– Thomas Merton: Introduction to Christian Mysticism

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17. “luminous darkness”

Behind the father-image, behind the mother-image, behind the image of light inaccessible, and behind the image of profound abysmal darkness, there is something else which we cannot conceive at all. Saint Dionysius called it the ‘luminous darkness.’ Nargajuna called it sunyata, the void. Shankara called it Brahman, that of which nothing at all can be said, neti-neti, beyond all conception whatsoever. However, this in not atheism in the formal sense of the word. On the contrary, this is a profoundly religious attitude because it corresponds practically to an attitude toward a life of total trust in letting go. When we have images of God, they are all really exhibitions of our lack of faith.

– Alan Watts: ‘Images of God’

Wherefore John the Sublime, who penetrated into the luminous darkness, says, No one has ever seen God, thus asserting that knowledge of the divine essence is unattainable not only by men but also by every intelligent creature.

– Gregory of Nyssa: ‘Life of Moses’

It is in the deepest darkness, that we most fully possess God on earth, because it is then that our minds are most truly liberated from the weak, created lights that are filled with His infinite Light which seems pure darkness to our reason.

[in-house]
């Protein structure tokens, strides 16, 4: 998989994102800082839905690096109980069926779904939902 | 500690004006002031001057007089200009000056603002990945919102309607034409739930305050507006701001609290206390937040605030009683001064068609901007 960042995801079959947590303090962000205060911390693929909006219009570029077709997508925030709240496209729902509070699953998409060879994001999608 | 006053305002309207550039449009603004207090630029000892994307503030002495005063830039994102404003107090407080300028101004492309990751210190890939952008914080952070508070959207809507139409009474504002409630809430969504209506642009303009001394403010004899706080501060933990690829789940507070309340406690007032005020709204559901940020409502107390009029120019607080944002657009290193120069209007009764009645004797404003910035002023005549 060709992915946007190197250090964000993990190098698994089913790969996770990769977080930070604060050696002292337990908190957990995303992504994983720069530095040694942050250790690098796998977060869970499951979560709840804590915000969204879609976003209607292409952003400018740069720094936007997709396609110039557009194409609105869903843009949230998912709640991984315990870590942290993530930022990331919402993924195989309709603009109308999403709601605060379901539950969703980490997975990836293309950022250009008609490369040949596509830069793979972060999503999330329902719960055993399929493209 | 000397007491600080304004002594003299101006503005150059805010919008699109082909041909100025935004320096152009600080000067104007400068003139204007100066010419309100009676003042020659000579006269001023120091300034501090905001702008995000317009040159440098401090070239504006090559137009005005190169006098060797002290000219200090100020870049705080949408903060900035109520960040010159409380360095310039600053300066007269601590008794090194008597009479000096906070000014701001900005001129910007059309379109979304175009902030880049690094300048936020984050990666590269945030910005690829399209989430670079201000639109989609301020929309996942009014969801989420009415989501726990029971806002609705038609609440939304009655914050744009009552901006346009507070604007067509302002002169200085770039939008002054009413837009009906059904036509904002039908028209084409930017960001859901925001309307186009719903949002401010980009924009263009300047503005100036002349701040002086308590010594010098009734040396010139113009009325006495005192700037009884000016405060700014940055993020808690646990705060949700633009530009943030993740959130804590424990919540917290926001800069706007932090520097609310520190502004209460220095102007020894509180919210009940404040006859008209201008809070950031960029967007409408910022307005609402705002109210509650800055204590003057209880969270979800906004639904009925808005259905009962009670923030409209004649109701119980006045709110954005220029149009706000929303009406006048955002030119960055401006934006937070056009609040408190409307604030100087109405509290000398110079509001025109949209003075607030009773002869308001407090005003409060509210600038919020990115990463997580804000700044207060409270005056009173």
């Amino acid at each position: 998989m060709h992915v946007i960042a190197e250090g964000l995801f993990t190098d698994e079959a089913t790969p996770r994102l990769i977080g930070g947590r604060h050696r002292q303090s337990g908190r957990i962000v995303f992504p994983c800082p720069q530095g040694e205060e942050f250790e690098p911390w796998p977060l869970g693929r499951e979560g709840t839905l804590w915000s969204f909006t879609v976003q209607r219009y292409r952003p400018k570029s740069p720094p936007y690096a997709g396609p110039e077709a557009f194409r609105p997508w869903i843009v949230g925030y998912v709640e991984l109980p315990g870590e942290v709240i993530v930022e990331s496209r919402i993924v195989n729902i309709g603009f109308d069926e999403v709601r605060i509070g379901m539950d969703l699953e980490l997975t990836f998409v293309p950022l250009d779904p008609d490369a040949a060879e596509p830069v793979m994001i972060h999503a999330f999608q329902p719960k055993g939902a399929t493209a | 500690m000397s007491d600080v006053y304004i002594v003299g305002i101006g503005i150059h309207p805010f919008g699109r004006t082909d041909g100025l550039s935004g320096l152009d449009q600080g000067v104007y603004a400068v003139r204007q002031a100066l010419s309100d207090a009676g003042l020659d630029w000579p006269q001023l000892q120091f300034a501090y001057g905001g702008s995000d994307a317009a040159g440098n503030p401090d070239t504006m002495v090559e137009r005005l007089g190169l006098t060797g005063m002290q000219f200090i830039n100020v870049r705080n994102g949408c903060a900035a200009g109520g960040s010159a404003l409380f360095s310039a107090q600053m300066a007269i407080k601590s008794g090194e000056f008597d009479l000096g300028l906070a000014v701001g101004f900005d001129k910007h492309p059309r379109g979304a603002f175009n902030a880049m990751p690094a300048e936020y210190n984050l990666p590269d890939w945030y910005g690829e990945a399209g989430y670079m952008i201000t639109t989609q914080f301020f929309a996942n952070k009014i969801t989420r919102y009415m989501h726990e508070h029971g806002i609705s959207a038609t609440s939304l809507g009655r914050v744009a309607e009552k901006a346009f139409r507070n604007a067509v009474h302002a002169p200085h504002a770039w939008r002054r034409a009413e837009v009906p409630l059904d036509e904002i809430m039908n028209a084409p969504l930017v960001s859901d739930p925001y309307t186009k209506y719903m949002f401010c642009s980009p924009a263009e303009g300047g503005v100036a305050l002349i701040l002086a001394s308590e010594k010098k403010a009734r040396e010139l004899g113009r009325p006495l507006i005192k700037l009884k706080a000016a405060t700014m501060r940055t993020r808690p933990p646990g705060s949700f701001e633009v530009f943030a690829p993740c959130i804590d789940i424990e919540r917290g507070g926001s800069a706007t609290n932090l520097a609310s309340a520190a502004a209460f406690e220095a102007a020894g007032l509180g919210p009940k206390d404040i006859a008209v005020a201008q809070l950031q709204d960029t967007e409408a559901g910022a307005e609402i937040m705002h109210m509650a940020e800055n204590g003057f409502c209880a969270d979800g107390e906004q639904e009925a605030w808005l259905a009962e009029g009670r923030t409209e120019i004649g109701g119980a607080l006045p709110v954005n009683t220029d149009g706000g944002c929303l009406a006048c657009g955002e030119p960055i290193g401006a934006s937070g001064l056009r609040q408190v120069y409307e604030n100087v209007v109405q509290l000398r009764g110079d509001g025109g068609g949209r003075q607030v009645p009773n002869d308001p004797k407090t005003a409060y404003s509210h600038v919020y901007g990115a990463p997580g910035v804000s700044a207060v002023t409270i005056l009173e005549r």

– Thomas Merton: ‘New Seeds of Contemplation’, 1961

18. “cloud, finally dark”

“Clouds and darkness are round about him: righteousness and judgment are the habitation of his throne.”

– Psalm 97:2

Moses’ vision of God began with light; afterwards God spoke to him in a cloud. But when Moses rose higher and became more perfect, he saw God in the darkness.

– Gregory of Nyssa: ‘Life of Moses’

This cloud, mist, darkness, or ignorance into which whoever seeks your face enters when one leaps beyond every knowledge and concept is such that below it your face cannot be found except veiled. But this very cloud reveals your face to be there beyond all veils, just as when our eye seeks to view the light of the sun, which is the sun’s face, it first sees it veiled in the stars and in the colours and in all the things which participate its light.

– Nicholas de Cusa: ‘The Vision of God’, Chapter VI 21

I want to ask you to close your eyes

for a few moments and to image:

I want you to follow me

into a dark cloud,

a mist so dense

we are hidden from each other,

and although we can see,

there is nothing to be seen

except the darkness.

– Thomas Merton: ‘A Guided Meditation on “The Face”’, based on Chapter VI 17-21 of Nicholas de Cusa’s ‘The Vision of God’ (De Visione Dei)

23. “Always seen as something new, strange, wonder”

It is the same with one who fixes his gaze on the infinite beauty of God. It is constantly being discovered anew, and it is always seen as something new and strange in comparison with what the mind has already understood. And as God continues to reveal himself, man continues to wonder

– Gregory of Nyssa: ‘Homilies on the Song of Songs’

25. “Awareness of hidden things”

Now the doctrine we are taught here is as follows. Our initial withdrawal from wrong and erroneous ideas of God is a transition from darkness to light. Next comes a clear awareness of hidden things, and by this the soul is guided through sense phenomena to the world of the invisible.

– Gregory of Nyssa: ‘Homilies on the Song of Songs’